Never go back, they say. But ‘they’ didn’t reckon on how ridiculous football would get. The late, great Howard Kendall returned to Everton twice. Kenny Dalglish was tempted back to Liverpool after a decade on the golf course. However, both these legends had won things and brought great times to their respective football clubs in the past. Wayne Rooney? We’re not so sure. By Alan O’Hare.
Bill Kenwright’s Everton would have Wayne Rooney back in a blue shirt before Christmas. Sure, the wages would be balked at, but the persuasive Kenwright would find a way to tempt the Scouser back before you could say “Kai Rooney starts for the Under-23s”.
Let’s have it right, there’s every chance Roberto Martinez or, worse still, David Moyes would be in charge of the blues as we head into Christmas 2016 if the chairman was still making every decision. Don’t forget that Bill’s best mate, Moyes, was allowed to run down his contract and go to Manchester United on a free thanks to Kenwright’s misplaced loyalty. But this isn’t about Kenwright… not really. This, once again, is another plea for the majority shareholder at Goodison Park to stand up and be counted.
Farhad Moshiri has been methodical but meaningful in his contributions to the fortunes of Everton so far. True, the rumoured splashing of the cash has only been hinted at, but he has backed the manager. And it was his decision to bring the manager to Merseyside. Make no mistake, Kenwright would have been happy with Moyes returning or taking a chance on David Unsworth or Duncan Ferguson to attract the column inches. But Moshiri got his man… and then backed his man financially to go and get his men in the shape of backroom staff and an expensive director of football.
Now, Moshiri has to stand firm and not back a nostalgic bid for ex-blue Rooney. The facts are there for all to see, before we get in to any debate: Rooney is past his best, Ross Barkley has a better future, Romelu Lukaku scores more goals and Idrissa Gueye tackles more successfully and passes with more accuracy. Why focus on Ross, Rom’ and the rambunctious midfielder who’s been Koeman’s best signing so far? Because they’re the tangible final destinations for a Rooney return. In the national media circus that passes for football journalism, we’re constantly told that Rooney wants to play deeper and perhaps operate as a ‘number ten’. Now, so far this season (and for the last couple), that’s been Barkley’s domain. True, the manager has expressed concern at the Wavertree lad’s maturity and decision-making, but that proves one thing: he thinks he’s got the ability. Koeman owes Barkley nothing… he’d be out of the picture if he wasn’t good enough. Ask Oumar Niasse. The fact is that Barkley is in the manager’s plans for the future and Rooney isn’t happy playing second fiddle to a young gun now, at Manchester United, so why would he be at Goodison?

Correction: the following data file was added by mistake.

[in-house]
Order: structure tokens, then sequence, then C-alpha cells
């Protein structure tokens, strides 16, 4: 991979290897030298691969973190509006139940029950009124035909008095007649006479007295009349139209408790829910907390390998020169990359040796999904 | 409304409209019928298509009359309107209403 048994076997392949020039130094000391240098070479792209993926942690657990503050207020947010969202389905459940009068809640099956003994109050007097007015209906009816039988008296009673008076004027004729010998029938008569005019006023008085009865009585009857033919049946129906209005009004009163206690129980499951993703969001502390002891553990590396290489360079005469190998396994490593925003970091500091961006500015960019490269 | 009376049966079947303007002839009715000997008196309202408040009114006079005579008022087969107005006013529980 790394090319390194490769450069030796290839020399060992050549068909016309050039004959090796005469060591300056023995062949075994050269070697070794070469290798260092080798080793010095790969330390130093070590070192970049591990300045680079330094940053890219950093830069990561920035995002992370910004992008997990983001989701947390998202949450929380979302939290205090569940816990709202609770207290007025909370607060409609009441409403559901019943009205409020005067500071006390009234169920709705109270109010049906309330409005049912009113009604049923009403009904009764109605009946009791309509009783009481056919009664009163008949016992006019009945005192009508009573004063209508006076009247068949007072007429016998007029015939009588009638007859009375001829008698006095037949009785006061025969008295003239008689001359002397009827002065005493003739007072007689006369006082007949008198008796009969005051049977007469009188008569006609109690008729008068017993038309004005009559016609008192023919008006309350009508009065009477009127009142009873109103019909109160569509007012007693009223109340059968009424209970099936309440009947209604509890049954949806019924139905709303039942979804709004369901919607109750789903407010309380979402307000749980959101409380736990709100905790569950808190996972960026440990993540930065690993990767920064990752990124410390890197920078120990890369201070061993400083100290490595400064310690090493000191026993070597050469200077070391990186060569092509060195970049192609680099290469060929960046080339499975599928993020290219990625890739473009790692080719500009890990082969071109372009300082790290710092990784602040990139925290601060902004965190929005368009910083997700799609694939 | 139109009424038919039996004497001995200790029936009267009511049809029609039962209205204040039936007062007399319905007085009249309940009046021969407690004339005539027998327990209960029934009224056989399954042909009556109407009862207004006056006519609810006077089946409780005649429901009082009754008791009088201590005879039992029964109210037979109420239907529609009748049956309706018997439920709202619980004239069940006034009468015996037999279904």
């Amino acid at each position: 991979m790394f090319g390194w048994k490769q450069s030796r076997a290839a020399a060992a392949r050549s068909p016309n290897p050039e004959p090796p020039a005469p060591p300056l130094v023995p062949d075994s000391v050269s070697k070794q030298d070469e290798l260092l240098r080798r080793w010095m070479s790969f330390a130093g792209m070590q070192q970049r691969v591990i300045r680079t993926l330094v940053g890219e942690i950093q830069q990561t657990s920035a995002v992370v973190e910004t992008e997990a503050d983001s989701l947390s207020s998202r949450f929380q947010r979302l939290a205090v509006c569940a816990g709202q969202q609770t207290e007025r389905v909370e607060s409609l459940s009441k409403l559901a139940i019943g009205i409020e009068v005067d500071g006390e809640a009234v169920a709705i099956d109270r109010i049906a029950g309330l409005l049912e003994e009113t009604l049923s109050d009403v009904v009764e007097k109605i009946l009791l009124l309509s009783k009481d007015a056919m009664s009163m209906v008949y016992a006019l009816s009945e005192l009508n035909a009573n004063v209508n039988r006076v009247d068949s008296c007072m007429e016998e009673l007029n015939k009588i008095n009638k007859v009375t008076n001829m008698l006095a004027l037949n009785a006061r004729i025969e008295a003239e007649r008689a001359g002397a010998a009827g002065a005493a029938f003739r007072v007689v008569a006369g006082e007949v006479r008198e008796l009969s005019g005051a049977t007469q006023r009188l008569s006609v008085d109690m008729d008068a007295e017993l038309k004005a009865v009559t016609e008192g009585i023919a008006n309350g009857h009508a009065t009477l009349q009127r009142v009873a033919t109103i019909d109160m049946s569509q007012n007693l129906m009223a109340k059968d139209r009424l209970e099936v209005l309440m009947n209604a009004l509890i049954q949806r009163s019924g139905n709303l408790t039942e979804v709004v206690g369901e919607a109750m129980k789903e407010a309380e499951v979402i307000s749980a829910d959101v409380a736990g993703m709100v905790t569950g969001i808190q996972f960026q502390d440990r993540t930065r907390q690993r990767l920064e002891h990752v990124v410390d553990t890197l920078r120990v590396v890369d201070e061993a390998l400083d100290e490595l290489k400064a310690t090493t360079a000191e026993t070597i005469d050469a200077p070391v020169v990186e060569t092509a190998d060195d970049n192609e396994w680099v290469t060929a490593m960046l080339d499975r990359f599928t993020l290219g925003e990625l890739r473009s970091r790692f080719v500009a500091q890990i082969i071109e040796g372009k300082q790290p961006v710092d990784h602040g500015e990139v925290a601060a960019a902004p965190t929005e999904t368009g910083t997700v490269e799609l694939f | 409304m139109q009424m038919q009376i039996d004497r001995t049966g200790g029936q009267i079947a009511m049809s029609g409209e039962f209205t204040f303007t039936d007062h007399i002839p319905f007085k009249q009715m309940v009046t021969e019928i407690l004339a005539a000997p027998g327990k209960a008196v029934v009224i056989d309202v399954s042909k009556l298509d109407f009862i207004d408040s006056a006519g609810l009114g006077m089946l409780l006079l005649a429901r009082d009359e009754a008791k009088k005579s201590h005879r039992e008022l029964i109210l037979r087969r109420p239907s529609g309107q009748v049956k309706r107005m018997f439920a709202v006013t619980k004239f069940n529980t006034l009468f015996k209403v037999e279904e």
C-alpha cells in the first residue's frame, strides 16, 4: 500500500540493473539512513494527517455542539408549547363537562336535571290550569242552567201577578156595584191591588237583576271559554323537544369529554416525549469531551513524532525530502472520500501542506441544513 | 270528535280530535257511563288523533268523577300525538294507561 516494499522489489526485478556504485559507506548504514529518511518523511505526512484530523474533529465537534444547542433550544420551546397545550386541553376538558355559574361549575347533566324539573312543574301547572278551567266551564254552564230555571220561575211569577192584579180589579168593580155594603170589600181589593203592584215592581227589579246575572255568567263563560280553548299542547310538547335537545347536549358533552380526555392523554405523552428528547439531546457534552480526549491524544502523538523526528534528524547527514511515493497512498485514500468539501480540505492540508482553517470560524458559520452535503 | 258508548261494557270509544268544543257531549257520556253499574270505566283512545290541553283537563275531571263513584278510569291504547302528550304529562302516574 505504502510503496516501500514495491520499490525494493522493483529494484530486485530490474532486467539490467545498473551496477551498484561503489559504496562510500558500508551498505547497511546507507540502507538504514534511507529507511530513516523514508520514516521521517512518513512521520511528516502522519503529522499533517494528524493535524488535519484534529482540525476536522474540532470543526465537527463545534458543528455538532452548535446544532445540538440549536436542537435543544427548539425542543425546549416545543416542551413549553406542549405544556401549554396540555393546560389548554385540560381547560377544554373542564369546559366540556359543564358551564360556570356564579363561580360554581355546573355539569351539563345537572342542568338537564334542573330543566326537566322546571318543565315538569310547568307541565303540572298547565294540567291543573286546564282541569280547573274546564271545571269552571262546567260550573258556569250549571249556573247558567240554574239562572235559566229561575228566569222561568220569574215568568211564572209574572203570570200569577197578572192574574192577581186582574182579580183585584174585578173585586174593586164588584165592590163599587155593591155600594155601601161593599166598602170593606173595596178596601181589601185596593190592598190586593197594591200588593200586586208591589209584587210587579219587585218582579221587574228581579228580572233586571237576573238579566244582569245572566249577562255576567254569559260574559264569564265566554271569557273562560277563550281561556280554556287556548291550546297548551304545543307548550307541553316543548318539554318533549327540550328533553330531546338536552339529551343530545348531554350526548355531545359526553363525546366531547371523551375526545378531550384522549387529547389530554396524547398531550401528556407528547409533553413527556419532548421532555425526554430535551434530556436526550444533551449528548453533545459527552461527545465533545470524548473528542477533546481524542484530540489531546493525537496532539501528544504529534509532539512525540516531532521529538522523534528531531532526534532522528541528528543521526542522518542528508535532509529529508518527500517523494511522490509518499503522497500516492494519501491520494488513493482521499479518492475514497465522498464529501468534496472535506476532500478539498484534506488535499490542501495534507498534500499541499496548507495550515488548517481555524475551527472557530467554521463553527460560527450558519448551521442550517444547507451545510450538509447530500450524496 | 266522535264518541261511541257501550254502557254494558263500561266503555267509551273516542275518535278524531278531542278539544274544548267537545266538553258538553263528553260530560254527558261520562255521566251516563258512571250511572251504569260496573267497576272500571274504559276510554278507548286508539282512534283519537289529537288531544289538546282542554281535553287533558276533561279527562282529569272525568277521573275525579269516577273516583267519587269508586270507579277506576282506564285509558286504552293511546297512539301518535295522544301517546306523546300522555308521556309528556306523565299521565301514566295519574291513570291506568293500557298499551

The other options? Well, he could return up front. Hey, Rooney hasn’t completely ‘lost it’ and we all know about form being temporary and class being permanent. The problem for Wayne is that Lukaku is once again the blues’ top scorer and only a fool would bet on anything other than another twenty goal season. The last time Rooney hit twenty in a season was nearly half a decade ago. True, as he gets older, he could move fully back into midfield and play in that advanced sweeper role he seems to have decided is his for England. The problem there, is that Gueye has been a revelation in said role this year and has already been talked about as the bargain of the season in the Premier League. Where does that leave a returning Rooney? On the bench….
What would the point of that be for either player or club? Sure, there’d be cameos and perhaps even a goal in the Derby or the last minute of a tight game to bring all those memories flooding back. But, in reality, Rooney’s return would be (at best) one of those modern signings that mean nothing, but meander as magic in the guise of marquee value. Frankly, it would be standing on quicksand and realistically represent millions down the drain. Everton need to be looking forward, not back.
Let’s talk turkey, too, Rooney’s glory days have come at Old Trafford and not Goodison Park. Oh, we all remember the big moments, great goals and the hope he brought the blues, but none of it went anywhere. Think about this, Rooney has never played a European game for Everton. Rumours persist that it was his £30 million sale that stopped EFC from going under back in 2004, but just imagine the riches and perhaps even trophies the club might have collected had he continued his career as a catalyst for Everton… nah, you’re right, that’s just romantic nonsense, isn’t it? A bit like it would be romantic rhetoric to imagine returning to your boyhood beloveds after you’ve spent twelve years as a hero for their rivals up the road, scoring goals, winning leagues, making millions and kissing badges.
Rooney and romance? Do me a favour.
Pic courtesy Soccer Express